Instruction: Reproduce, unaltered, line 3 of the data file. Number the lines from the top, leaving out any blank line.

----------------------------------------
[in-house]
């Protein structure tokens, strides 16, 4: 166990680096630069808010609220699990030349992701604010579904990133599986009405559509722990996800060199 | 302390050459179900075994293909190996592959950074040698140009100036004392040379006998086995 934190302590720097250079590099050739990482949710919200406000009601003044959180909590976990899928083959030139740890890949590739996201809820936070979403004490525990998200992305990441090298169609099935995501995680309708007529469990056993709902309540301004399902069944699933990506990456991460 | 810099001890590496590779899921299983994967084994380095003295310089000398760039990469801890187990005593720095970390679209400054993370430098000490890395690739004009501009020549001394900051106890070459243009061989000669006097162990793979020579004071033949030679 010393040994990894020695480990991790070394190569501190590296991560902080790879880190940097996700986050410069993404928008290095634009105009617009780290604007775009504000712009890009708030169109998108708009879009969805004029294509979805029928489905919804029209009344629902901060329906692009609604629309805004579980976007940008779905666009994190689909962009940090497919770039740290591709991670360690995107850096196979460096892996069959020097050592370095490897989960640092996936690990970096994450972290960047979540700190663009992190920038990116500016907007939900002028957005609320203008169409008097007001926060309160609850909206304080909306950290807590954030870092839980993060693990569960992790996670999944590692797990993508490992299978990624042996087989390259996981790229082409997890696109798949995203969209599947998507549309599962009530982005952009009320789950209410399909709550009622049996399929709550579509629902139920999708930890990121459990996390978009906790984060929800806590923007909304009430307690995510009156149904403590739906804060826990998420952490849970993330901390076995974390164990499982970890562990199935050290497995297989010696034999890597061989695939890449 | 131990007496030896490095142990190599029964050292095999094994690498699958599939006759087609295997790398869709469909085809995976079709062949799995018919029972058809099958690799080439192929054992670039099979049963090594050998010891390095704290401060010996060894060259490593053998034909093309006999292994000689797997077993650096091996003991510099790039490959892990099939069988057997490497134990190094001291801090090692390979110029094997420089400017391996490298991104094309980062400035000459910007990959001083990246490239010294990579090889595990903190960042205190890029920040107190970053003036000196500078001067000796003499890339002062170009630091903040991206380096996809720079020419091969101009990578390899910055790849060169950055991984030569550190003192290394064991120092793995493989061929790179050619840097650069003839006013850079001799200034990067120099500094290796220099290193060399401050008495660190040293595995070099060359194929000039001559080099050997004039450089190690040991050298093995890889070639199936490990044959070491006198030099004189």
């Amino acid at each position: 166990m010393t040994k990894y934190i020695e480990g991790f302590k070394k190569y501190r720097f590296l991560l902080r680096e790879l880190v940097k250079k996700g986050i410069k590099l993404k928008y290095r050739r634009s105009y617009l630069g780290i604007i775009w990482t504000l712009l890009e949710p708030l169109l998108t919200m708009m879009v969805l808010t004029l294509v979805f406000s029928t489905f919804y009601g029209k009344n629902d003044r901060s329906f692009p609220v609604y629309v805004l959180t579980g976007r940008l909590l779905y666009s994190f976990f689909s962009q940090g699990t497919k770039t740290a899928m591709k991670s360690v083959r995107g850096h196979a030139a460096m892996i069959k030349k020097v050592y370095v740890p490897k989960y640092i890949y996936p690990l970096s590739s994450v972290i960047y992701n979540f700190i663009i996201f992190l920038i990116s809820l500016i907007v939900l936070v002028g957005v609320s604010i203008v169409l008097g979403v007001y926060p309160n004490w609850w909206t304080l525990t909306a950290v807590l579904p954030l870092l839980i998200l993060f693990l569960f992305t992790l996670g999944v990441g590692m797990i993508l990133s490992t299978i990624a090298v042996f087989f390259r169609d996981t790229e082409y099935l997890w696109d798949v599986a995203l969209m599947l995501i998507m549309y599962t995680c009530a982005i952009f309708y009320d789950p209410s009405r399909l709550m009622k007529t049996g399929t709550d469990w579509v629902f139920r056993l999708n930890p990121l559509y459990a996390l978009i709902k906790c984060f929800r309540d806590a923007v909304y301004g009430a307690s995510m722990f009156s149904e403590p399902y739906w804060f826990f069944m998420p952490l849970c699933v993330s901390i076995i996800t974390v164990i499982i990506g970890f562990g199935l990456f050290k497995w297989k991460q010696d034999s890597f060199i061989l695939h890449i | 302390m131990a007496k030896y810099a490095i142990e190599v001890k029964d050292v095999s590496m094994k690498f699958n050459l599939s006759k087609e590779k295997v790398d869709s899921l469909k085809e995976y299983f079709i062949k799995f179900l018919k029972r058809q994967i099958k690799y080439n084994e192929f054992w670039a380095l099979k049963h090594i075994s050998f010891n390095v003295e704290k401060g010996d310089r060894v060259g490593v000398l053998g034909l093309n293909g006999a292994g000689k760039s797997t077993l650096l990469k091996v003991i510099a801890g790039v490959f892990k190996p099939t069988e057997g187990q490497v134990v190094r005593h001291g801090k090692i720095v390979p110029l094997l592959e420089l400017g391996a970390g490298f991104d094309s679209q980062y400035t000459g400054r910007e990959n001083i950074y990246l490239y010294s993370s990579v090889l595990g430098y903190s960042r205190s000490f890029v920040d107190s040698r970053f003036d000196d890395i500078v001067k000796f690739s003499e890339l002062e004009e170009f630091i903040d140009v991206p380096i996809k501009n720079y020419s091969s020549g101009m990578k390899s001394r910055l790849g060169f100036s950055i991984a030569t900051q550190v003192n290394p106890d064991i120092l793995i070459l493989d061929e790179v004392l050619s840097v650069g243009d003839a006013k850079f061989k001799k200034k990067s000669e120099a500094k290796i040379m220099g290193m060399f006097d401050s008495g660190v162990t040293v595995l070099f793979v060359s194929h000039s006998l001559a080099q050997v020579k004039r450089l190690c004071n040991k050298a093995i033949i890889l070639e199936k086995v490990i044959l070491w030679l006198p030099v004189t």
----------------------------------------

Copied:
């Amino acid at each position: 166990m010393t040994k990894y934190i020695e480990g991790f302590k070394k190569y501190r720097f590296l991560l902080r680096e790879l880190v940097k250079k996700g986050i410069k590099l993404k928008y290095r050739r634009s105009y617009l630069g780290i604007i775009w990482t504000l712009l890009e949710p708030l169109l998108t919200m708009m879009v969805l808010t004029l294509v979805f406000s029928t489905f919804y009601g029209k009344n629902d003044r901060s329906f692009p609220v609604y629309v805004l959180t579980g976007r940008l909590l779905y666009s994190f976990f689909s962009q940090g699990t497919k770039t740290a899928m591709k991670s360690v083959r995107g850096h196979a030139a460096m892996i069959k030349k020097v050592y370095v740890p490897k989960y640092i890949y996936p690990l970096s590739s994450v972290i960047y992701n979540f700190i663009i996201f992190l920038i990116s809820l500016i907007v939900l936070v002028g957005v609320s604010i203008v169409l008097g979403v007001y926060p309160n004490w609850w909206t304080l525990t909306a950290v807590l579904p954030l870092l839980i998200l993060f693990l569960f992305t992790l996670g999944v990441g590692m797990i993508l990133s490992t299978i990624a090298v042996f087989f390259r169609d996981t790229e082409y099935l997890w696109d798949v599986a995203l969209m599947l995501i998507m549309y599962t995680c009530a982005i952009f309708y009320d789950p209410s009405r399909l709550m009622k007529t049996g399929t709550d469990w579509v629902f139920r056993l999708n930890p990121l559509y459990a996390l978009i709902k906790c984060f929800r309540d806590a923007v909304y301004g009430a307690s995510m722990f009156s149904e403590p399902y739906w804060f826990f069944m998420p952490l849970c699933v993330s901390i076995i996800t974390v164990i499982i990506g970890f562990g199935l990456f050290k497995w297989k991460q010696d034999s890597f060199i061989l695939h890449i | 302390m131990a007496k030896y810099a490095i142990e190599v001890k029964d050292v095999s590496m094994k690498f699958n050459l599939s006759k087609e590779k295997v790398d869709s899921l469909k085809e995976y299983f079709i062949k799995f179900l018919k029972r058809q994967i099958k690799y080439n084994e192929f054992w670039a380095l099979k049963h090594i075994s050998f010891n390095v003295e704290k401060g010996d310089r060894v060259g490593v000398l053998g034909l093309n293909g006999a292994g000689k760039s797997t077993l650096l990469k091996v003991i510099a801890g790039v490959f892990k190996p099939t069988e057997g187990q490497v134990v190094r005593h001291g801090k090692i720095v390979p110029l094997l592959e420089l400017g391996a970390g490298f991104d094309s679209q980062y400035t000459g400054r910007e990959n001083i950074y990246l490239y010294s993370s990579v090889l595990g430098y903190s960042r205190s000490f890029v920040d107190s040698r970053f003036d000196d890395i500078v001067k000796f690739s003499e890339l002062e004009e170009f630091i903040d140009v991206p380096i996809k501009n720079y020419s091969s020549g101009m990578k390899s001394r910055l790849g060169f100036s950055i991984a030569t900051q550190v003192n290394p106890d064991i120092l793995i070459l493989d061929e790179v004392l050619s840097v650069g243009d003839a006013k850079f061989k001799k200034k990067s000669e120099a500094k290796i040379m220099g290193m060399f006097d401050s008495g660190v162990t040293v595995l070099f793979v060359s194929h000039s006998l001559a080099q050997v020579k004039r450089l190690c004071n040991k050298a093995i033949i890889l070639e199936k086995v490990i044959l070491w030679l006198p030099v004189t």